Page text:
Gender, Race, and the Policies of the Labor Department
Boris, Eileen, Honey, Michael, Monthly Labor Review
Gender, race, and the policies of the Labor Department
Promoting equal job opportunity for women and minority men, of little concern in the Department's early years, made headway in the 1960's and 1970's EILEEN BORIS AND MICHAEL HONEY
When Congress established the Department of Labor in 1913, both women and minority men faced limited employment opportunities. Throughout the Nation, white women in the labor force found themselves in low-paying industrial, clerical, and retail positions. Most Afro-Americans remainded in the South where they worked as sherecroppers and agricultural laborers or, if female, domestic servants. But, lured to the North by better-paying industrial work and the labor shortages of the World War 1 years, blacks would soon begin that mass exodus called the "Great Migration."(1)
(1)For a discussion of labor market segmentation by race and sex, see William Harris, The Harder We Run: Black Workers Since the Civil War (New York, Oxford University Press, 1982); and Alice Kessler-Harris, Out to Work: A History of Wage-Earning Women in the United States (New York, Oxford University Press, 1982).
While race and gender stood as key determinants of occupation, neither the employment status of women nor that of minority of men was among early DOL priorities. The first years of the Department were taken up with other matters, particularly the conciliation of labor disputes. Moreover, the Department took its modern form at the very time that President Woodrow Wilson, under congressional pressure, segregated Federal eating and restroom facilities by race and phased most blacks out of the civil service.(2)
(2)See John Hope Franklin and Alfred A. Moss, Jr., From Slavery to Freedom: A History of Negro Americans, 5th ed. (New York, Alfred A. Knopf, 1988), pp. 227-318. On the early history of the Department of Labor, see Jonathan Grossman, The Department of Labor (New York, Praeger Publishers, 1973), pp. 3-30.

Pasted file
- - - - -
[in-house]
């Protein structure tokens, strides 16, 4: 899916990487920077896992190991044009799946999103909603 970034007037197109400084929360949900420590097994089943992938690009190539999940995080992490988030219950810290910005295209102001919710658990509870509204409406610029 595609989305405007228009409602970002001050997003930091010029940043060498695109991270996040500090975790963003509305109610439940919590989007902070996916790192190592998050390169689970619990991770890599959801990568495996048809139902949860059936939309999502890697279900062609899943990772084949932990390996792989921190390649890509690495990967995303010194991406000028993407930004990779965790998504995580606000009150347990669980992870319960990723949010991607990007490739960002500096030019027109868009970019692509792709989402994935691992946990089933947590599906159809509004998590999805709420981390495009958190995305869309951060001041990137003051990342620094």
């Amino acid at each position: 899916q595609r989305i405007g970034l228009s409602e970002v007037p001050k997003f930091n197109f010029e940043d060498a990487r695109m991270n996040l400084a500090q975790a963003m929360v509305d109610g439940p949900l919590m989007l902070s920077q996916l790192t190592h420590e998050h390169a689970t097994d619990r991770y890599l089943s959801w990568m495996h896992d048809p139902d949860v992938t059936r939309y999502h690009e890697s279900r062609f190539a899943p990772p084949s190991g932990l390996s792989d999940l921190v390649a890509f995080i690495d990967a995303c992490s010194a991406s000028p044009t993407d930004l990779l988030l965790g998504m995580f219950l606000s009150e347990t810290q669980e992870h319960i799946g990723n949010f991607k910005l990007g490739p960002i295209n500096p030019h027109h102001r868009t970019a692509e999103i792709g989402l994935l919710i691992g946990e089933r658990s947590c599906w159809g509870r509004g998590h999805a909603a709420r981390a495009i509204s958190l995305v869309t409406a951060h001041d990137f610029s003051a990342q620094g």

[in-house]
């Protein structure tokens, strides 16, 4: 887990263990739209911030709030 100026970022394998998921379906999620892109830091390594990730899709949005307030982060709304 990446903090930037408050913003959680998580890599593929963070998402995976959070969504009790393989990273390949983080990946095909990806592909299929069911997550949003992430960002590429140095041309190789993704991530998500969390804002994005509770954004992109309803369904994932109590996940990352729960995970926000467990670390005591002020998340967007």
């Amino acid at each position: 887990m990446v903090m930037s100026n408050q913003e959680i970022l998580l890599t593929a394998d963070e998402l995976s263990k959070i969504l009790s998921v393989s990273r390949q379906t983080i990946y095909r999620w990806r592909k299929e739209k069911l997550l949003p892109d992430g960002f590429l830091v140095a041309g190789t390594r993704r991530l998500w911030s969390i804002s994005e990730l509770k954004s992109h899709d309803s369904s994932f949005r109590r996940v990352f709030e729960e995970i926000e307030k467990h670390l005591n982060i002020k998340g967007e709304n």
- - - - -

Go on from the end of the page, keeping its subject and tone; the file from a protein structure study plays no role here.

Early departmental program reflected cultural attitudes towards both white women and Afro-Americans, and thus reinforced the existing division of labor by race and sex. They also suggest how the Department, and the Government as a whole, addressed the need of women seperately from those minorities, with the problems of minority women often getting lost between the two. The United States Employment Service, and agency of Labor Department, established a women's and girl's division at the end of 1916 "to guide (women) in desirable industry and avoidance of occupations and places where evil conditions exist." With its emphasis on "suitable" employments and its concern with labor standards such as minimum wages and maximum hours (known as protective labor legislation), this division embodied an attitude that would persist until the late 1960's: (White) women workers required protection on the job because their biology supposedly made them different from men, and thus only certain employments were appropriate for the mothers of the nation.(3) (3)For the history of protective legislation, see Judith Baer, The Chains of Protection: The Judicial Response to Women's Labor Legislation (Westport, CT, Greenwood Press, 1978). See also U.S. Department of Labor, Fourth Annual Report of the Secretary of Labor (Washington, U.S. Government Printing Office), pp. 62-64.
The social place of Afro-Americans similarily shaped DOL treatment of them. During the early years of the Great Migration, the U.S. Employment Service assisted blacks who sought employment in the North by advising them on available jobs; later, complaints from southern employers, who feared losing their abundant labor supply, led the agency to "withdraw its facilities from group migration."(4)
(4)Reports of the Department of Labor, 1917 (Washington, U.S. Government Printing Office, 1918), pp. 79-80.
With the onset of World War 1, the Nation hurried to mobilize its labor power while simultaneously increasing productivity. …